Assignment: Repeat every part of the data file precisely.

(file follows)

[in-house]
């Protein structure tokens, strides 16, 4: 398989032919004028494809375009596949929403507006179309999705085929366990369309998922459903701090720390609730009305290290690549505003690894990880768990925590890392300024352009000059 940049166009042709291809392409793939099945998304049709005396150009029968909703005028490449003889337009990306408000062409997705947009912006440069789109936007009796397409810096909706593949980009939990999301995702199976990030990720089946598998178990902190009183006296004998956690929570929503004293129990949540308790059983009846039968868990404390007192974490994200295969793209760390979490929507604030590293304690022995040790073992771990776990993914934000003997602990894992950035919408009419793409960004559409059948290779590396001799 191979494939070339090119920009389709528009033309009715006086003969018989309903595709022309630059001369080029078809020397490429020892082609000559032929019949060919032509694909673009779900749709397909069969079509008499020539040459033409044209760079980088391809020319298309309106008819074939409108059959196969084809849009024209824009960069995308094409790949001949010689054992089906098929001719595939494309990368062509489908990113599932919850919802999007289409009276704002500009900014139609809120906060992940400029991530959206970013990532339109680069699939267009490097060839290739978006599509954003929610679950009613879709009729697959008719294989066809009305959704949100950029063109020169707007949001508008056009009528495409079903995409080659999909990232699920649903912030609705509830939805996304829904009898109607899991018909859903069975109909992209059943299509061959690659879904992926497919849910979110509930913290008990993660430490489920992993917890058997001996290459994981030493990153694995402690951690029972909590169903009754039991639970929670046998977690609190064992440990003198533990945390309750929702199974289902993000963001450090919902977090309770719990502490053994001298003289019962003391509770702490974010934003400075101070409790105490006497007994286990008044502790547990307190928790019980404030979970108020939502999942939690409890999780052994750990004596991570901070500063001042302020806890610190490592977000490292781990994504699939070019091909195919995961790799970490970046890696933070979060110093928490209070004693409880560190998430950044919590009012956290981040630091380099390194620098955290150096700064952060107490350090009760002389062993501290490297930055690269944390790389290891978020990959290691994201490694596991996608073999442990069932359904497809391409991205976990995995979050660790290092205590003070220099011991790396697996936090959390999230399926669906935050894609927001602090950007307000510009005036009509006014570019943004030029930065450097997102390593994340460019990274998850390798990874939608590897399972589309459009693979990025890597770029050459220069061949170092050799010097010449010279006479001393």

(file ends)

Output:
[in-house]
């Protein structure tokens, strides 16, 4: 398989032919004028494809375009596949929403507006179309999705085929366990369309998922459903701090720390609730009305290290690549505003690894990880768990925590890392300024352009000059 940049166009042709291809392409793939099945998304049709005396150009029968909703005028490449003889337009990306408000062409997705947009912006440069789109936007009796397409810096909706593949980009939990999301995702199976990030990720089946598998178990902190009183006296004998956690929570929503004293129990949540308790059983009846039968868990404390007192974490994200295969793209760390979490929507604030590293304690022995040790073992771990776990993914934000003997602990894992950035919408009419793409960004559409059948290779590396001799 191979494939070339090119920009389709528009033309009715006086003969018989309903595709022309630059001369080029078809020397490429020892082609000559032929019949060919032509694909673009779900749709397909069969079509008499020539040459033409044209760079980088391809020319298309309106008819074939409108059959196969084809849009024209824009960069995308094409790949001949010689054992089906098929001719595939494309990368062509489908990113599932919850919802999007289409009276704002500009900014139609809120906060992940400029991530959206970013990532339109680069699939267009490097060839290739978006599509954003929610679950009613879709009729697959008719294989066809009305959704949100950029063109020169707007949001508008056009009528495409079903995409080659999909990232699920649903912030609705509830939805996304829904009898109607899991018909859903069975109909992209059943299509061959690659879904992926497919849910979110509930913290008990993660430490489920992993917890058997001996290459994981030493990153694995402690951690029972909590169903009754039991639970929670046998977690609190064992440990003198533990945390309750929702199974289902993000963001450090919902977090309770719990502490053994001298003289019962003391509770702490974010934003400075101070409790105490006497007994286990008044502790547990307190928790019980404030979970108020939502999942939690409890999780052994750990004596991570901070500063001042302020806890610190490592977000490292781990994504699939070019091909195919995961790799970490970046890696933070979060110093928490209070004693409880560190998430950044919590009012956290981040630091380099390194620098955290150096700064952060107490350090009760002389062993501290490297930055690269944390790389290891978020990959290691994201490694596991996608073999442990069932359904497809391409991205976990995995979050660790290092205590003070220099011991790396697996936090959390999230399926669906935050894609927001602090950007307000510009005036009509006014570019943004030029930065450097997102390593994340460019990274998850390798990874939608590897399972589309459009693979990025890597770029050459220069061949170092050799010097010449010279006479001393």